The story did a great job evaluating the evidence, providing outside voices, discussing alternatives to marijuana smoking, and presenting both the benefits and the potential harms. It could have done a better job discussing possible costs, availability and conflicts of interest. From the headline to the last sentence, this report avoided overstatement of the applicability of the potential benefit and used clear incisive language that left the reader with a good understanding of the study and its implications.
This topic lends itself to jokey, pun-filled writing, but this story played it straight. Chronic pain can ruin lives, and a breakthrough with an alternative approach would be important news. As this story makes clear, until some larger studies with fewer limitations are undertaken, we are far from the point where marijuana can be considered a safe and effective treatment for chronic pain.
It is less surprising that neither story discussed costs, given that so few stories do. But sample costs could have been obtained by calling any of the numerous medical marijuana outlets in states where it is legal.
Both stories did a decent job of quantifying the benefits.This story provided more details, though, including the differences in patient experiences between the three different concentrations of marijuana. It also repeated this important bit of information: "There was also no difference in the quality of life or mood scores that participants reported when they were on any of the four treatments." The story also does a great job of pointing out that the treatment duration of five days in each dosage phase is too short to judge utility for chronic pain, which is a long-term affliction.
Neither story actually quantified the harms, but they both noted there were side effects. This story did a better job, though, by noting that the only dose that seemed to work also seemed to produce the most side effects and by raising the issue of long-term safety concerns. It also was the only story to answer the question that readers surely would have when reading about an illegal narcotic being used as medicine. Did these patients feel high as a result? This story says that most did not. Because of the additional information and context, the rating here is satisfactory.
This story, unlike the competing WebMD piece, establishes in the first sentence — even in the first three words — that this was "a small study." It then discusses the limitations of the study at several points. The second sentence says, "The pain reduction was "modest" – less than 1 point on an 11-point scale for the strongest marijuana – and patients reported no overall difference in their quality of life based on what they smoked." The writer elegantly and succinctly described the study design — a complex randomized cross-over trial with double blinding and delved into an important feature of the study, that the subjects in retrospect may have been able to detect during which phase of their experience they inhaled placebo versus the most potent drug.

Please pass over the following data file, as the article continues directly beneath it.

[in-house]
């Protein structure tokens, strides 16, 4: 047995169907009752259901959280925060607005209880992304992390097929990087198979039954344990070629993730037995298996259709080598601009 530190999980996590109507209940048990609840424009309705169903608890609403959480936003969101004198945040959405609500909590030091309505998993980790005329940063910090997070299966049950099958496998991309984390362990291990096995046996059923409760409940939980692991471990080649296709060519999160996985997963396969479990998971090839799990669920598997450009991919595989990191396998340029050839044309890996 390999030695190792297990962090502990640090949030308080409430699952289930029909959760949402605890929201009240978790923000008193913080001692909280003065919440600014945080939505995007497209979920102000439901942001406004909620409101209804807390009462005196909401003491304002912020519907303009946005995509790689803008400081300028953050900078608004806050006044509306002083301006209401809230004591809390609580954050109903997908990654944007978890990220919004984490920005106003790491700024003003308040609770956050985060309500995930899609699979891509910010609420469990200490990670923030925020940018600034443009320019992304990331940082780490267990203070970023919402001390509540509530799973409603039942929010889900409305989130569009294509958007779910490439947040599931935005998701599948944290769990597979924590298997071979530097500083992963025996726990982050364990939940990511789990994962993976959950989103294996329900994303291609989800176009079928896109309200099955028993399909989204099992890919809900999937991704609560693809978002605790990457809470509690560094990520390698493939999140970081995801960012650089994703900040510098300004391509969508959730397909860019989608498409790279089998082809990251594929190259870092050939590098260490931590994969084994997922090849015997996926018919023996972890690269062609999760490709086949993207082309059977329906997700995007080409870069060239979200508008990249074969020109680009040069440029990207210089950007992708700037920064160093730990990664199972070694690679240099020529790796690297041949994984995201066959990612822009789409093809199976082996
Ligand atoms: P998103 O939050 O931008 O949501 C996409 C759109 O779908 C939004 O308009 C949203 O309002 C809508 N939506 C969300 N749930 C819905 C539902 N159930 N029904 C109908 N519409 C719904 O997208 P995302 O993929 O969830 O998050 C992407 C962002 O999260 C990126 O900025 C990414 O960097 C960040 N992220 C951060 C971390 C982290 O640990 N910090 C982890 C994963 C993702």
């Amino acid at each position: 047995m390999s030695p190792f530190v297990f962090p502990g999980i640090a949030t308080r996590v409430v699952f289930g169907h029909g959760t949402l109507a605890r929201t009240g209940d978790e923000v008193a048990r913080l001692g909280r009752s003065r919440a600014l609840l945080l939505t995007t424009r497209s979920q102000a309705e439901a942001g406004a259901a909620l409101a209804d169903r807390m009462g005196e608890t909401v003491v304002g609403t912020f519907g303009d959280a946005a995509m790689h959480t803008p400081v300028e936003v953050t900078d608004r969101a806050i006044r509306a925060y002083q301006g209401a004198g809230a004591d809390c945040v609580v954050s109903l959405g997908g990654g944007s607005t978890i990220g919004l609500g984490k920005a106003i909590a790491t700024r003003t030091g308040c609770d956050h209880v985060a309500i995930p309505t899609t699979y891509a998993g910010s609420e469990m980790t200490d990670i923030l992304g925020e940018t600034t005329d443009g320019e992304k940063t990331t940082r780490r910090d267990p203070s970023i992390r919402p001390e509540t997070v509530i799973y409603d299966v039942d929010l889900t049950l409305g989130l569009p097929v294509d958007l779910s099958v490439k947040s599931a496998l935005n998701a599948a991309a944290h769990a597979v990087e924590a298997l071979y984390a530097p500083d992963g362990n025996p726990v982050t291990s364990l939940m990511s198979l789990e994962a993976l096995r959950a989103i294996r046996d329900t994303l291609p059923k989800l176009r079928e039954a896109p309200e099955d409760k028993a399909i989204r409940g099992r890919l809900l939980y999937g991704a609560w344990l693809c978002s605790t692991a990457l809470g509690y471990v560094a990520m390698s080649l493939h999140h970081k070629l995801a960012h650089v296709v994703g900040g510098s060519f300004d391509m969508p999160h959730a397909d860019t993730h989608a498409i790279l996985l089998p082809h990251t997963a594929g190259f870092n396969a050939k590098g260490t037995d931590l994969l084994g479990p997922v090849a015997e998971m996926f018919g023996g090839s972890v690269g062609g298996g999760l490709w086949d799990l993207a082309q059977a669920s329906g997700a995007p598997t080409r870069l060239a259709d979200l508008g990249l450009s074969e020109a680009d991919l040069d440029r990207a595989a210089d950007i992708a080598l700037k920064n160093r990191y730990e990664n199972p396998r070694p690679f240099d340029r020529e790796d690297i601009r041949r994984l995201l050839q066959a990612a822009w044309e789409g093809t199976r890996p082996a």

This story avoids disease mongering, and, in fact, goes beyond that to note how few people actually suffer from the type of chronic pain that was the subject of the study: "About 1 to 2 percent of adults in the U.S."
The story quotes two outside experts, one of whom is completely independent from the study and the journal, Dr Andrea Hohmann. Beyond that, we would bet that the reporter spent more time interviewing Dr. Mark Ware, the lead researcher, or at least asked tougher questions. Because Ware is more measured in this story than in the WebMD story. He even goes so far as to say, "What about long-term safety issues?" he asked. "These need to be considered before the drug becomes prescribable." As with the WebMD story, it would have been nice to see who funded the research. Unlike the WebMD story, this one did not point out the conflicts of interest of Dr. Henry McQuay.
This story talks about a range of treatment options and even has the study’s lead author suggesting, that "these patients should also be getting behavioral and physical therapy."
Strangely, neither story we reviewed pointed out that marijuana is illegal in most states and in Canada, where the study took place. The story could have, at a minimum, mentioned which states have medical marijuana laws or talked about whether any other countries currently allow cannabis to be sold in pill form the way it was used in this study.
The story alludes to the fact that this study "supports a limited number of trials that have suggested marijuana may be helpful for people suffering from chronic pain," indicating that the treatment is not very novel at all. It would have been nice to see more context around that. The WebMD story provides a little more information in this regard. If the news release is to be believed, "This is the first trial to be conducted where patients have been allowed to smoke cannabis at home and to monitor their responses, daily". That could have been made clear.
The story goes well beyond the release. Here’s the release.